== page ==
John Maynard Smith Prize Lecture 1999

Non stationary models of nucleotide substitution and the evolution of base composition.

Nicolas Galtier

Institute of Cell, Animal, and Population Biology, University of Edinburgh, U.K.
Laboratoire "Génome, Populations, Interactions", Université Montpellier 2, France


Base compositions (A-, C-, G- and T-percent) are highly variable among genes and genomes. Heterogeneous base compositions have been observed in most taxonomic groups sampled, for organellar or nuclear genomes, in coding and non-coding regions. Base composition has some functional implications: depending on the organism, it relates to codon usage, gene density, resistance to high temperature. Observing unequal base compositions between genomes or between homologous genes implies that distinct lineages have undergone distinct evolutionary processes. This raises several interesting questions. First, one may wonder about the robustness of DNA sequence analysis methods - and especially phylogenetic inference methods when the base composition varies between compared sequences. Secondly, the history of diverging base compositions deserves attention: what were the ancestral states, which lineages experienced severe compositional changes? Finally, the mechanisms of compositional divergence are unknown in most cases: what are the evolutionary forces that underly the observed changes in base composition? Is natural selection acting to shape genomic base compositions, or is the variation between genomes mainly due to variable mutation processes?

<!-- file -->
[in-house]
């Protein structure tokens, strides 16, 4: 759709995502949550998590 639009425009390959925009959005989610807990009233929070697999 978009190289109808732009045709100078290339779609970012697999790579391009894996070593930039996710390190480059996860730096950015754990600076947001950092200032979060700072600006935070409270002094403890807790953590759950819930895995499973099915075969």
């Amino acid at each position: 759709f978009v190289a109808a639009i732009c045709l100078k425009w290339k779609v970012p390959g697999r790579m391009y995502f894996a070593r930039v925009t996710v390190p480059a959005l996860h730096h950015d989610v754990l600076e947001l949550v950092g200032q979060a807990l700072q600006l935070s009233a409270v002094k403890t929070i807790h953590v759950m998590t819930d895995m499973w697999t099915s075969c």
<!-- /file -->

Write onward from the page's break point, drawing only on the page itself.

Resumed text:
These problematics instantiate the dual goal of molecular evolution, namely (i) recovering the history of species and populations through that of their genomes, and (ii) understanding better the structure and function of genomes thanks to the evolutionary perspective. The above questions are addressed thanks to a non-homogeneous, non-stationary model of DNA sequence evolution, allowing diverging GC-content in time and between lineages (Galtier & Gouy 1995, 1998). Maximum-likelihood analyses based on this model allow to (i) correctly estimate phylogenies in case of variable GC-content between sequences, and (ii) estimate ancestral base compositions. The latter possibility is applied to ribosomal RNA sequences from species sampled in all three domains of life (Galtier et al. 1999), yielding evidence that the last universal common ancestor was not a thermophilic organism.

Galtier, N., and Gouy, M. 1995. Inferring phylogenies from sequences of unequal base compositions. Proc. Natl. Acad. Sci. USA. 92: 11317-11321.

Galtier, N., and Gouy, M. 1998. Inferring pattern and process: maximum likelihood implementation of a non-homogeneous model of DNA sequence evolution for phylogenetic analysis. Mol. Biol. Evol. 15: 871-879

Galtier, N., Tourasse, N.J., and Gouy, M. 1999. A non-hyperthermophilic ancestor to extant life forms. Science 283: 220-221.



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